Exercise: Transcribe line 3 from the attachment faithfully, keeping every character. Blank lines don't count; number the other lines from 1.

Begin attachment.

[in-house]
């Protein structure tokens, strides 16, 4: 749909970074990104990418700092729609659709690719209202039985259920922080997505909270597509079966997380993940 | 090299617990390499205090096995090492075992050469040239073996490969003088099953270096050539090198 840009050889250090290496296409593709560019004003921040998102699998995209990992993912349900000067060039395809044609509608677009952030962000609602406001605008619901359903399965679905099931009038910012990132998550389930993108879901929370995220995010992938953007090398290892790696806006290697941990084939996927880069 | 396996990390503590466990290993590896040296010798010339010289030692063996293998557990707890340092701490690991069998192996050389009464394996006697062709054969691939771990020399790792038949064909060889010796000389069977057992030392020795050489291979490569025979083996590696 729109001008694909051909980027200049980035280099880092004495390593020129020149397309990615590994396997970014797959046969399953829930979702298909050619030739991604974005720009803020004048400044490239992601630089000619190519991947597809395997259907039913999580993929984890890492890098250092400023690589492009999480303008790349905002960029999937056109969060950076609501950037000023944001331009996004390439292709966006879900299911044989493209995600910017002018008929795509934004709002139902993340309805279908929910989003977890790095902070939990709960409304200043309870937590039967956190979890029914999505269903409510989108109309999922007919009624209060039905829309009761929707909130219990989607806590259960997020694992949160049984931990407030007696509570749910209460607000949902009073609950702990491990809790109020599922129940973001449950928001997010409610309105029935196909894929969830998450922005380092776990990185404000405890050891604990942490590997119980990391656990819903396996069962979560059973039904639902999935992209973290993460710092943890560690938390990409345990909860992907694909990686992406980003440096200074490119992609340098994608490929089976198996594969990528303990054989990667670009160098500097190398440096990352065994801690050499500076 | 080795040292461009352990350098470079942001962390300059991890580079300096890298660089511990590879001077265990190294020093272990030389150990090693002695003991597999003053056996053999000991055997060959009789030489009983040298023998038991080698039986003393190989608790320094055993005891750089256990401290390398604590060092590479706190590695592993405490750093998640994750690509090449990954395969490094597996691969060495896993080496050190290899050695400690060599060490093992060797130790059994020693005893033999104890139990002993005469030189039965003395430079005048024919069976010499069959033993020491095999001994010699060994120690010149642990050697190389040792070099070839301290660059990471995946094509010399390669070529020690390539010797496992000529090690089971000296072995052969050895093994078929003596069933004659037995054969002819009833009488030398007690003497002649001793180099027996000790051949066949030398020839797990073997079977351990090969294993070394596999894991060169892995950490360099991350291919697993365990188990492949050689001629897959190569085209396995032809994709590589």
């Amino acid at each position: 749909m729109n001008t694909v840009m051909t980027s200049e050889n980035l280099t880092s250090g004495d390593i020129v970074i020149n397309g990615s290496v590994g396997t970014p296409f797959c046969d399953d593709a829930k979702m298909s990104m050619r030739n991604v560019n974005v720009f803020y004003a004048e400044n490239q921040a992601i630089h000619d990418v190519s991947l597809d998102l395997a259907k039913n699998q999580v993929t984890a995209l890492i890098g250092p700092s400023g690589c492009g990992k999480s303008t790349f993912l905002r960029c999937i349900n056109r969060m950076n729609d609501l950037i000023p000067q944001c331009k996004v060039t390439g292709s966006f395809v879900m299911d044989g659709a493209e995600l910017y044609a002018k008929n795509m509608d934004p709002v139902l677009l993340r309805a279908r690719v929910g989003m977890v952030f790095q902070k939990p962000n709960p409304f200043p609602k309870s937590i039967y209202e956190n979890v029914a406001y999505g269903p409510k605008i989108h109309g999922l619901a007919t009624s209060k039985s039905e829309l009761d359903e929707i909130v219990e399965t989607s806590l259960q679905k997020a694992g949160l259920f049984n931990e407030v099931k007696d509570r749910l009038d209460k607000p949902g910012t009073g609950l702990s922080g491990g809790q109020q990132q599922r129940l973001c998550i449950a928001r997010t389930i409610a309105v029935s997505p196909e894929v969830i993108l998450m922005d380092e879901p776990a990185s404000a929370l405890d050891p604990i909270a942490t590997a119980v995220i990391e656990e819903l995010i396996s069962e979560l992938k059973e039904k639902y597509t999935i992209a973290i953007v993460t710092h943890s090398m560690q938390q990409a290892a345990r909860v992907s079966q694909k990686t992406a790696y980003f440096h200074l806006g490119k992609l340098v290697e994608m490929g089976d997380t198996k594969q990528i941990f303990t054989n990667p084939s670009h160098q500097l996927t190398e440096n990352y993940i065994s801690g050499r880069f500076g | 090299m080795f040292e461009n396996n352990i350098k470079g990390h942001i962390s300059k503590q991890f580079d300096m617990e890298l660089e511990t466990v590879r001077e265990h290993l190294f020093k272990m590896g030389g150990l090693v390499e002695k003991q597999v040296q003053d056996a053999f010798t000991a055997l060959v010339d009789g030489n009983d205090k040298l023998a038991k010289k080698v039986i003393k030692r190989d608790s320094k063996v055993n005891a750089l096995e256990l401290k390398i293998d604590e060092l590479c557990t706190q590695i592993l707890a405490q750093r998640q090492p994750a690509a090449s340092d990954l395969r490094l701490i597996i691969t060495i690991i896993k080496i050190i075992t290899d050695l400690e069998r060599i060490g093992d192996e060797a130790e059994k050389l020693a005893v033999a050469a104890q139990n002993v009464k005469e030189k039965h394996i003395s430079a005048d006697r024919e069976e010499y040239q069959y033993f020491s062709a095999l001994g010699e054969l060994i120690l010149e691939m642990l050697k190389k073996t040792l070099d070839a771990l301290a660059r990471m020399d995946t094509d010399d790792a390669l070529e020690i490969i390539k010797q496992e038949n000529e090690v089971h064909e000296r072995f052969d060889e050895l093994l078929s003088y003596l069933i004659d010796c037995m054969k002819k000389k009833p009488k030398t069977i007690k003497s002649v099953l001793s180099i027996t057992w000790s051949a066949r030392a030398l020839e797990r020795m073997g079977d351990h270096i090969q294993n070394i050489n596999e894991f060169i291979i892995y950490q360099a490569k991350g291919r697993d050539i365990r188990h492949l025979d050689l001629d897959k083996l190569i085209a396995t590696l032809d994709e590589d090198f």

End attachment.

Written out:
């Amino acid at each position: 749909m729109n001008t694909v840009m051909t980027s200049e050889n980035l280099t880092s250090g004495d390593i020129v970074i020149n397309g990615s290496v590994g396997t970014p296409f797959c046969d399953d593709a829930k979702m298909s990104m050619r030739n991604v560019n974005v720009f803020y004003a004048e400044n490239q921040a992601i630089h000619d990418v190519s991947l597809d998102l395997a259907k039913n699998q999580v993929t984890a995209l890492i890098g250092p700092s400023g690589c492009g990992k999480s303008t790349f993912l905002r960029c999937i349900n056109r969060m950076n729609d609501l950037i000023p000067q944001c331009k996004v060039t390439g292709s966006f395809v879900m299911d044989g659709a493209e995600l910017y044609a002018k008929n795509m509608d934004p709002v139902l677009l993340r309805a279908r690719v929910g989003m977890v952030f790095q902070k939990p962000n709960p409304f200043p609602k309870s937590i039967y209202e956190n979890v029914a406001y999505g269903p409510k605008i989108h109309g999922l619901a007919t009624s209060k039985s039905e829309l009761d359903e929707i909130v219990e399965t989607s806590l259960q679905k997020a694992g949160l259920f049984n931990e407030v099931k007696d509570r749910l009038d209460k607000p949902g910012t009073g609950l702990s922080g491990g809790q109020q990132q599922r129940l973001c998550i449950a928001r997010t389930i409610a309105v029935s997505p196909e894929v969830i993108l998450m922005d380092e879901p776990a990185s404000a929370l405890d050891p604990i909270a942490t590997a119980v995220i990391e656990e819903l995010i396996s069962e979560l992938k059973e039904k639902y597509t999935i992209a973290i953007v993460t710092h943890s090398m560690q938390q990409a290892a345990r909860v992907s079966q694909k990686t992406a790696y980003f440096h200074l806006g490119k992609l340098v290697e994608m490929g089976d997380t198996k594969q990528i941990f303990t054989n990667p084939s670009h160098q500097l996927t190398e440096n990352y993940i065994s801690g050499r880069f500076g | 090299m080795f040292e461009n396996n352990i350098k470079g990390h942001i962390s300059k503590q991890f580079d300096m617990e890298l660089e511990t466990v590879r001077e265990h290993l190294f020093k272990m590896g030389g150990l090693v390499e002695k003991q597999v040296q003053d056996a053999f010798t000991a055997l060959v010339d009789g030489n009983d205090k040298l023998a038991k010289k080698v039986i003393k030692r190989d608790s320094k063996v055993n005891a750089l096995e256990l401290k390398i293998d604590e060092l590479c557990t706190q590695i592993l707890a405490q750093r998640q090492p994750a690509a090449s340092d990954l395969r490094l701490i597996i691969t060495i690991i896993k080496i050190i075992t290899d050695l400690e069998r060599i060490g093992d192996e060797a130790e059994k050389l020693a005893v033999a050469a104890q139990n002993v009464k005469e030189k039965h394996i003395s430079a005048d006697r024919e069976e010499y040239q069959y033993f020491s062709a095999l001994g010699e054969l060994i120690l010149e691939m642990l050697k190389k073996t040792l070099d070839a771990l301290a660059r990471m020399d995946t094509d010399d790792a390669l070529e020690i490969i390539k010797q496992e038949n000529e090690v089971h064909e000296r072995f052969d060889e050895l093994l078929s003088y003596l069933i004659d010796c037995m054969k002819k000389k009833p009488k030398t069977i007690k003497s002649v099953l001793s180099i027996t057992w000790s051949a066949r030392a030398l020839e797990r020795m073997g079977d351990h270096i090969q294993n070394i050489n596999e894991f060169i291979i892995y950490q360099a490569k991350g291919r697993d050539i365990r188990h492949l025979d050689l001629d897959k083996l190569i085209a396995t590696l032809d994709e590589d090198f």